Sunday, December 4, 2011

The Smurfs (2011)

"You smurfed with the wrong girl!"

In the same vain of "Scooby-Doo", "The Flintstones" and "The Adventures of Rocky & Bullwinkle" Sony Pictures has decided to bring another classic animated TV series to the big screen. Did it work or not?

"The Smurfs" was a Hanna-Barbera animated series that aired during the 1980s. It was an incredibly popular series, so it made sense to bring the series to the big screen. The only problem with that is that Sony Pictures decided to bring the characters to the "real world" for no real reason. The Smurfs wind up in New York City after trying to escape Gargamel (brilliantly played by Hank Azaria) during the Festival of the Blue Moon. When they get there, Clumsy winds up falling into a box and taken home by Patrick Winslow (Neil Patrick Harris), once there Patrick and his pregnant wife, Grace (Jayma Mays) decide to try and help the Smurfs figure out how to get back to their own world. Meanwhile, Patrick is trying to keep his job by making up an advertisement for his pushy boss.

The movie plays out very cliched and feels like a cross of "Alvin & the Chipmunks" and "Enchanted". The story line is incredibly basic and nothing to special comes from it. At the same time the movie has some really funny moments, mostly from Azaria as Gargamel. The movie has tons of moments where the characters don't understand basic things from the real world and humorous things follow (i.e. Gargamel not knowing what a Port-a-Potty is), but some of these fall on their faces. There are many moments in which the characters do some really stupid things that are meant to be funny but in the long run feel forced or even juvenile. For example, there is a moment when Smurfette (played by Katy Perry) gets a new dress and stands over a vent and has a little Marilyn Monroe moment. As much as I enjoy Perry (and her portrayal in this film) her acting was pretty awful during this scene and then they have to throw in the Scottish Smurf deliberately standing on the vent having the air blow up his kilt. The whole sequence was pretty terrible and just throwing in that last bit felt like an incredibly cheap joke for children.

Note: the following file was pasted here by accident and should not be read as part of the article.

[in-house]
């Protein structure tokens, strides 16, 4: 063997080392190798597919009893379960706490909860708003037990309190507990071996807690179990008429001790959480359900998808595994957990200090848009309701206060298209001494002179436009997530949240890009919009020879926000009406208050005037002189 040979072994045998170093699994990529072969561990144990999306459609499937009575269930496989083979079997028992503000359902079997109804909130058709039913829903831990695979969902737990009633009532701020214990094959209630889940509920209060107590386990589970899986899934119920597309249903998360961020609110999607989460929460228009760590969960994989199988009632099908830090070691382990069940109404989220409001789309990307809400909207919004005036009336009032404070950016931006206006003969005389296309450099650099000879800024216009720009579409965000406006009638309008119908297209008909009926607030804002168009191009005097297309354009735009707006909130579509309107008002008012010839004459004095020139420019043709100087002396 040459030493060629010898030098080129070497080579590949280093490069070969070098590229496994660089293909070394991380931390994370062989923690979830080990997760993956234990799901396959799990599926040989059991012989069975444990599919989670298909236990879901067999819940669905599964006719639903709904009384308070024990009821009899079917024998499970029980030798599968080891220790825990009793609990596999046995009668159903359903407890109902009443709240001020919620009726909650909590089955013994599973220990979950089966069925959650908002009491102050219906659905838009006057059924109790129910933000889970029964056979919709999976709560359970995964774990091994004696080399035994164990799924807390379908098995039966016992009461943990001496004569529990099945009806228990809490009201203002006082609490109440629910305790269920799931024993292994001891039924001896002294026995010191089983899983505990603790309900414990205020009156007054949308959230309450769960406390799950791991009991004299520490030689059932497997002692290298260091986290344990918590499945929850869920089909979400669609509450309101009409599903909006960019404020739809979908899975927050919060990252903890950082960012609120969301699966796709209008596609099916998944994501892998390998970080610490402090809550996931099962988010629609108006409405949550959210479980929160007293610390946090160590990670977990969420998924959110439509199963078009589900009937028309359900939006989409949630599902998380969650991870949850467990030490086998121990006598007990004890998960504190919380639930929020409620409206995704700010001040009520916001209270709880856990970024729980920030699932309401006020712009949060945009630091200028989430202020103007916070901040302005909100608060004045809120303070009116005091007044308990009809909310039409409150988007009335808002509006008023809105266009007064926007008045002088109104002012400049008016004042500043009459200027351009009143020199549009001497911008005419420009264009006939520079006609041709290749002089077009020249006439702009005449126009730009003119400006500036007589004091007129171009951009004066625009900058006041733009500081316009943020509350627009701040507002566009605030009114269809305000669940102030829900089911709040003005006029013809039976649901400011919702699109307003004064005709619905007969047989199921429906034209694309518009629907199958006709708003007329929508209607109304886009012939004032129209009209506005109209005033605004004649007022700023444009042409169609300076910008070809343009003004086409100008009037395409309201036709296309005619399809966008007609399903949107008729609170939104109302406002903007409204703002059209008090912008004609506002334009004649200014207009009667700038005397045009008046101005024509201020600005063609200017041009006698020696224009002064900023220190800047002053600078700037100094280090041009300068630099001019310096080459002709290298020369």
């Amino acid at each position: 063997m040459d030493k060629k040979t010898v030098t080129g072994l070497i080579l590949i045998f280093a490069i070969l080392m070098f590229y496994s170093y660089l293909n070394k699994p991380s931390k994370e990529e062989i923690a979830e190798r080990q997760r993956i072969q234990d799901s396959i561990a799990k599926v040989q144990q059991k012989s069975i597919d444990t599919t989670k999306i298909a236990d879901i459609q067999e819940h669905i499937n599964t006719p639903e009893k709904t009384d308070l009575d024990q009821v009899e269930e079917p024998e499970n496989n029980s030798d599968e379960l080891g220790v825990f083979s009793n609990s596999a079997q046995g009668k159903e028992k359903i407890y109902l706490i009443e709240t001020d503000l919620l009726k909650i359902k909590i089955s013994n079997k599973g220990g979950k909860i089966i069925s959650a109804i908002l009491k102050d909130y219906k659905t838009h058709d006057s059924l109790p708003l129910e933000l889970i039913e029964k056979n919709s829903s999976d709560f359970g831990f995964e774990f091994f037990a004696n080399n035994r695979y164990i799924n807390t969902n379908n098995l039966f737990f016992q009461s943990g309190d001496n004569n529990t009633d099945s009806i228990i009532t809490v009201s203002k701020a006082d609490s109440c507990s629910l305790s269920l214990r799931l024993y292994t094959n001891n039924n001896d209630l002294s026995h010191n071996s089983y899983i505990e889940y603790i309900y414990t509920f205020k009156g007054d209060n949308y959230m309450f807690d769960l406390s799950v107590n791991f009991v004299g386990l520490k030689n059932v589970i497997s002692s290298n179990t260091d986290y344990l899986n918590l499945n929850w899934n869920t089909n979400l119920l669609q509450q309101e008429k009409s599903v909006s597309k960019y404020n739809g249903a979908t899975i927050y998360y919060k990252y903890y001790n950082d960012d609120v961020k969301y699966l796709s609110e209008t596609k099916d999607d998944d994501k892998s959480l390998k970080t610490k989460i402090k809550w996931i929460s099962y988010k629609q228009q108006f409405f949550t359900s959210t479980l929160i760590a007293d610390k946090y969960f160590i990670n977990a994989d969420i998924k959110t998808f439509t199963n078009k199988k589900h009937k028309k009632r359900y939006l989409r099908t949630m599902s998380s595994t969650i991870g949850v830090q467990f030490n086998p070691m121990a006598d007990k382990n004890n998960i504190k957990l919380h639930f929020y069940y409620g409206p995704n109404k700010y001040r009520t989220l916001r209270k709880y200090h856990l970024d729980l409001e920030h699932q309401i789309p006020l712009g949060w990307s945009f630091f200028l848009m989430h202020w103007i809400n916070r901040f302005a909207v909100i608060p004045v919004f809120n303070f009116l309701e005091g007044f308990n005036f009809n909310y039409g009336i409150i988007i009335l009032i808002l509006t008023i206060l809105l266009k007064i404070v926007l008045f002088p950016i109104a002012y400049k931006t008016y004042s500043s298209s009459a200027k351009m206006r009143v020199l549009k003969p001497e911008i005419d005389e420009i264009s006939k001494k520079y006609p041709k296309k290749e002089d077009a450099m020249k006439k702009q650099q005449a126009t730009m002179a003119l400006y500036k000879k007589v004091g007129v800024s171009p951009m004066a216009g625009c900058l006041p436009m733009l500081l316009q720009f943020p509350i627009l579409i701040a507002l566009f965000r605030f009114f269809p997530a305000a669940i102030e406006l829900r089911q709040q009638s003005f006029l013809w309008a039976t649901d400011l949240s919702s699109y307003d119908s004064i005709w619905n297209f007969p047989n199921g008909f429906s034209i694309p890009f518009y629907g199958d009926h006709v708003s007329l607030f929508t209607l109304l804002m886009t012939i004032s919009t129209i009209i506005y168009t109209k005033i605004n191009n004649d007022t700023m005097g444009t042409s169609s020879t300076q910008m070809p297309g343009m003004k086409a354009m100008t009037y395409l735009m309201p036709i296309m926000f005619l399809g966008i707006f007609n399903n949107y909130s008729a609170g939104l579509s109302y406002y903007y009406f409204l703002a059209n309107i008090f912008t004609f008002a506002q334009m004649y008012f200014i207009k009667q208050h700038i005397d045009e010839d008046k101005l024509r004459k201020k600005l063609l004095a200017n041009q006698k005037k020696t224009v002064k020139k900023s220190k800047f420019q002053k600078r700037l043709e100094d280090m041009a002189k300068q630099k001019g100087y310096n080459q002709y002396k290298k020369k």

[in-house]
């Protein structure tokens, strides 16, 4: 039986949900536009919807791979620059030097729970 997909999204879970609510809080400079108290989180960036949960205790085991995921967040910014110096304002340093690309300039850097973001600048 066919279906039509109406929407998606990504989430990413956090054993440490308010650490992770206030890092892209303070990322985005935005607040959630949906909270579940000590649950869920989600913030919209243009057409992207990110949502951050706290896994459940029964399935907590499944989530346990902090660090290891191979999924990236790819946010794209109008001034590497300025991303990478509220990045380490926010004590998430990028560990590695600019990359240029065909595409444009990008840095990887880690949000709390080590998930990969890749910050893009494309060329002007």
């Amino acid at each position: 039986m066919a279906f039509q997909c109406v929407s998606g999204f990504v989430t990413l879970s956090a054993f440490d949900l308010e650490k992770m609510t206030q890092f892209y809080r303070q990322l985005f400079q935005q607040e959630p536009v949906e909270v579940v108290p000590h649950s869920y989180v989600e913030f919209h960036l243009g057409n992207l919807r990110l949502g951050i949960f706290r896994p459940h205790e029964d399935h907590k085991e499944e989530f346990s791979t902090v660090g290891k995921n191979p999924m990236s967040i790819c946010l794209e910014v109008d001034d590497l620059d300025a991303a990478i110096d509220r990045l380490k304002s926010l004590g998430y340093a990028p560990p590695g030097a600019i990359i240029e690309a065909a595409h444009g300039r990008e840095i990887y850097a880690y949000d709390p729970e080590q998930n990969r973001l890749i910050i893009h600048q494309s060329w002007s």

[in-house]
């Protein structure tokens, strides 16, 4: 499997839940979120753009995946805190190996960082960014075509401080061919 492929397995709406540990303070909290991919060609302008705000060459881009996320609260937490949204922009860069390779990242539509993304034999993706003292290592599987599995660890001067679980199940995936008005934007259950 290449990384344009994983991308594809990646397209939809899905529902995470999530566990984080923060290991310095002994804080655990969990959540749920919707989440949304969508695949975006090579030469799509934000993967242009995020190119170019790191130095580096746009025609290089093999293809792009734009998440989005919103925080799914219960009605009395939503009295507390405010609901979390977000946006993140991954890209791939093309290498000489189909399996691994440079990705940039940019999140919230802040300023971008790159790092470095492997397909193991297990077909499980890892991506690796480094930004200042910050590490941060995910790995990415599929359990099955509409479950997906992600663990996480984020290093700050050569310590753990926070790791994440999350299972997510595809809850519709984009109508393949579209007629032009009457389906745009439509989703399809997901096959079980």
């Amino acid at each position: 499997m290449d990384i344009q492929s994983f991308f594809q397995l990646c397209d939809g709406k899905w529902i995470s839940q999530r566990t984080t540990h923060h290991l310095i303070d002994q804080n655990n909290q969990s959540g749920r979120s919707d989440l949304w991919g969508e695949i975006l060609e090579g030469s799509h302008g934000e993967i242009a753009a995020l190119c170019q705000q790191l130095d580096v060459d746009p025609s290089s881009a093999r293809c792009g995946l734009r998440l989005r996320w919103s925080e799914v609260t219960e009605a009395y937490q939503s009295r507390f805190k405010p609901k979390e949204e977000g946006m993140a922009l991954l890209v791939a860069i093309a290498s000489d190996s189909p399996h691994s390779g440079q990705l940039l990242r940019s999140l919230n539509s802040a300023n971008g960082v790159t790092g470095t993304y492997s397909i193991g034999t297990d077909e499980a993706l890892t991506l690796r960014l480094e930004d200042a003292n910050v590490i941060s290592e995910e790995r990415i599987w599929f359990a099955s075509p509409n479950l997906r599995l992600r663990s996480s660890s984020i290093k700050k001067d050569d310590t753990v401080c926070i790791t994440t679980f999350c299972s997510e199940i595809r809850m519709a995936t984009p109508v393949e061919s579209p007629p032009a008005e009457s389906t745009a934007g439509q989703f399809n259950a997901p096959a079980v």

Even though the movie had plenty of cliched moments, I felt the movie was entertaining and deserves a good look. I did enjoy how they included the original backstory of Smurfette the way it was in the cartoon series. I did like how they included the mentioning of "Peyo" who created the Smurfs comics. I loved how they mentioned the theme song being annoying, since that's been a pretty popular statement since the series originally aired. Overall, I felt the movie was funny, it didn't stoop down to bathroom humor like many other children's movies do nowadays. I think the movie (and many others like this) get a bad rap because it is based on a popular TV series and people have a preconceived notion about it. Honestly, I think everyone should give it a shot.